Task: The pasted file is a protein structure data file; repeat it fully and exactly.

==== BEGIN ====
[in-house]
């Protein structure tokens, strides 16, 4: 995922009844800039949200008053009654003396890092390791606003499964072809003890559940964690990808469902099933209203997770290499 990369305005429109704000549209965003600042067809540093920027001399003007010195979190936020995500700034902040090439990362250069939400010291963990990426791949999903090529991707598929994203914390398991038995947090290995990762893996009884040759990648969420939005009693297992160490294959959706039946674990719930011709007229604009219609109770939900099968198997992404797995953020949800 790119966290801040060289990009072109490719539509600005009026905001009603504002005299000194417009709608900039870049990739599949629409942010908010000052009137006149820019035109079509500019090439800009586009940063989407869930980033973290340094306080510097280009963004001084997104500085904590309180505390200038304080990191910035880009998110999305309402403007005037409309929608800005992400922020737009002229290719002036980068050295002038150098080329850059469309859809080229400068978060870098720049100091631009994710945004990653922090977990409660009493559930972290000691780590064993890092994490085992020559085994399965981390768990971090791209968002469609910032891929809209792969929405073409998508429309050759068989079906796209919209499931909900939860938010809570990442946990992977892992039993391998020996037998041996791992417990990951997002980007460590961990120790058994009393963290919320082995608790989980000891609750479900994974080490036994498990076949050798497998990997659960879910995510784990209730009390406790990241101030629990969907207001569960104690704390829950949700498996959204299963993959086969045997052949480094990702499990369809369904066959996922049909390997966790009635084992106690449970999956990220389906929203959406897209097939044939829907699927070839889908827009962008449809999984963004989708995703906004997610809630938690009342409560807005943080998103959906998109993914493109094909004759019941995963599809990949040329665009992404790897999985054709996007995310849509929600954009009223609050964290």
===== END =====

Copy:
[in-house]
């Protein structure tokens, strides 16, 4: 995922009844800039949200008053009654003396890092390791606003499964072809003890559940964690990808469902099933209203997770290499 990369305005429109704000549209965003600042067809540093920027001399003007010195979190936020995500700034902040090439990362250069939400010291963990990426791949999903090529991707598929994203914390398991038995947090290995990762893996009884040759990648969420939005009693297992160490294959959706039946674990719930011709007229604009219609109770939900099968198997992404797995953020949800 790119966290801040060289990009072109490719539509600005009026905001009603504002005299000194417009709608900039870049990739599949629409942010908010000052009137006149820019035109079509500019090439800009586009940063989407869930980033973290340094306080510097280009963004001084997104500085904590309180505390200038304080990191910035880009998110999305309402403007005037409309929608800005992400922020737009002229290719002036980068050295002038150098080329850059469309859809080229400068978060870098720049100091631009994710945004990653922090977990409660009493559930972290000691780590064993890092994490085992020559085994399965981390768990971090791209968002469609910032891929809209792969929405073409998508429309050759068989079906796209919209499931909900939860938010809570990442946990992977892992039993391998020996037998041996791992417990990951997002980007460590961990120790058994009393963290919320082995608790989980000891609750479900994974080490036994498990076949050798497998990997659960879910995510784990209730009390406790990241101030629990969907207001569960104690704390829950949700498996959204299963993959086969045997052949480094990702499990369809369904066959996922049909390997966790009635084992106690449970999956990220389906929203959406897209097939044939829907699927070839889908827009962008449809999984963004989708995703906004997610809630938690009342409560807005943080998103959906998109993914493109094909004759019941995963599809990949040329665009992404790897999985054709996007995310849509929600954009009223609050964290």